Fascinating new research links the gut and brain in sickness and health.
Schizophrenia is a neurodegenerative disorder that affects about 1 percent of the world population and tends to strike in the prime of life. Preventing this disease could help tens of millions of families throughout the world, so finding the risk factors for early diagnosis and treatment are paramount. We know there are genetic risks that, at the moment, can’t be changed (and as the disorder is polygenic, we will not find a single “schizophrenia gene”). Other major risk factors, such as prenatal infection, also can’t be changed 18-35 years later when the disease shows up. We know there are risk factors that can be addressed, such as using large amounts of high-THC marijuana in adolescence. But are there other factors that predispose people to schizophrenia that we may be able to address, such as changes in the microbiome? more
A new global study of cybersecurity professionals has revealed the true extent to which the stresses and pressures facing the average CISO impact upon both professional and personal life. It should come as no surprise that stress is part of the job description for the CISO, and every one of the 408 questioned for the Life Inside the Perimeter: Understanding the Modern CISO report, commissioned by Nominet, said they were indeed experiencing stress. However, that 17% said that they had turned to medication or alcohol to help deal with that stress should be a statistic that shocks us all.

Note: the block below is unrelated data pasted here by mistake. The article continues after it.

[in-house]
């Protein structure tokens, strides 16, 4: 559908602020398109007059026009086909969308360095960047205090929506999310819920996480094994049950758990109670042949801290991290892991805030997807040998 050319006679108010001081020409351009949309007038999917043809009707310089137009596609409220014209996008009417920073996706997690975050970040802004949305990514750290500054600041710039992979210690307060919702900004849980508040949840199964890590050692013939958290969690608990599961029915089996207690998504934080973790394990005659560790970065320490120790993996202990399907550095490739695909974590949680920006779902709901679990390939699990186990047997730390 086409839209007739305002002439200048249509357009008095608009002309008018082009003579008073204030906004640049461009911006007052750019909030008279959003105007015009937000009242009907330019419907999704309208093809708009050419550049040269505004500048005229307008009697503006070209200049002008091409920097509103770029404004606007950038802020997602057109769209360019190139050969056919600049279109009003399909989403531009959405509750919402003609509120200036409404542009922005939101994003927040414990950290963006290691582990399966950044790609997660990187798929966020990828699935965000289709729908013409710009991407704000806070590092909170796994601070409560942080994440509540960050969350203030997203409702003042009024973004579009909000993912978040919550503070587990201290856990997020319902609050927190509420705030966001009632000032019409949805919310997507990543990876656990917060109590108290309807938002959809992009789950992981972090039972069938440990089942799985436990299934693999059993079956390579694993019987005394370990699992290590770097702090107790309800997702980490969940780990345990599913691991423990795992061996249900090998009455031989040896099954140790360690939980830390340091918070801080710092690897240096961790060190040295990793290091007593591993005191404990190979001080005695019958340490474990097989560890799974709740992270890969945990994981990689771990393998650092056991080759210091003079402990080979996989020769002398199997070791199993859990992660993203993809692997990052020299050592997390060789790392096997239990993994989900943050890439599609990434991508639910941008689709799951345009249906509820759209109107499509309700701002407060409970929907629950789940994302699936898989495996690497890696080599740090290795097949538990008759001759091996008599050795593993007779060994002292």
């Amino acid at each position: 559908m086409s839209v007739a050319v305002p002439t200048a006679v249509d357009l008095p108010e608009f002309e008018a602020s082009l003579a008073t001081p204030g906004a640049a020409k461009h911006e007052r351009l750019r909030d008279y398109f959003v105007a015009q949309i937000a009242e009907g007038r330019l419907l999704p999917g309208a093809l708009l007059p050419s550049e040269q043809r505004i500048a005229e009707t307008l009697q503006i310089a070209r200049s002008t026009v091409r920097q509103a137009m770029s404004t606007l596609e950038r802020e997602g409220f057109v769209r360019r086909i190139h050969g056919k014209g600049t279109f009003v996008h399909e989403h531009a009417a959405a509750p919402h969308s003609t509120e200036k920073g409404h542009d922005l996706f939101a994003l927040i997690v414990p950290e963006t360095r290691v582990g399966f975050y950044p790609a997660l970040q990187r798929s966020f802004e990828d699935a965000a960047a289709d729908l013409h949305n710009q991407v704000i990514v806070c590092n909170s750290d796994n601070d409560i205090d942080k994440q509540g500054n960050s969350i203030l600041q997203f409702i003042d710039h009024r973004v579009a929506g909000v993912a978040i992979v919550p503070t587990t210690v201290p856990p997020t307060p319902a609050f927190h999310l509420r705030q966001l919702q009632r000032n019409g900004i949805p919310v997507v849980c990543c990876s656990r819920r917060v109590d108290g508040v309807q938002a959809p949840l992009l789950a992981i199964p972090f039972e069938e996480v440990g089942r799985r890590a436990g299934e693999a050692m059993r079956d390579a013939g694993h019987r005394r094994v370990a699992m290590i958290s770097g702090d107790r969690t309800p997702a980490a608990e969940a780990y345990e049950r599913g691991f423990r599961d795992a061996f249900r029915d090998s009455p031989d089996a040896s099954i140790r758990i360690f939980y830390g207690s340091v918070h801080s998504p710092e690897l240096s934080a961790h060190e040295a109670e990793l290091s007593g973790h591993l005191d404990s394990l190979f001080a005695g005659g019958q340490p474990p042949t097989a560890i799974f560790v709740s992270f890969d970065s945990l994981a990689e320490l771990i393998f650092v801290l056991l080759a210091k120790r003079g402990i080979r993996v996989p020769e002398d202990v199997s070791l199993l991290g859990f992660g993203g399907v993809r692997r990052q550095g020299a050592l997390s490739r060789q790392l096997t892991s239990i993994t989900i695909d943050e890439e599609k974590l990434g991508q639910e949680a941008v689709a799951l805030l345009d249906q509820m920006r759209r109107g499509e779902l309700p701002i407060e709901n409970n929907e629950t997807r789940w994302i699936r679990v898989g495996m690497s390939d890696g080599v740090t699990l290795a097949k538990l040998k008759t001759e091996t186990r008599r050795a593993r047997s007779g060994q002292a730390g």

Stress is undoubtedly playing a part as far as the decline in the mental health of the modern CISO is concerned; 91% of the CISOs surveyed said the levels of stress they were suffering was moderate or high and 60% rarely disconnected from their work role. That 88% worked more than 40 hours per week isn’t a shocker, nor the 27% that work up to 60 hours, but with 1 in 5 being available 24/7 and 89% of U.S. based CISOs never having had a two week break from their job, the true extent of this disconnect problem becomes clear. more
FROM: INSANE100 BLOG OWNER
To anyone following this blog, I appreciate your support! I started this blog in June of 2018 to share my story of addiction and hearing voices. I am not a great writer, so me and my sister thought putting my story on video might be a better option. In the mean time I have been posting articles dealing with mental health. I hope these articles have brought some attention to mental illness and/or addiction. While I will continue to post articles dealing w/ mental health/illness, I would also like to share my story, any feedback will be appreciated.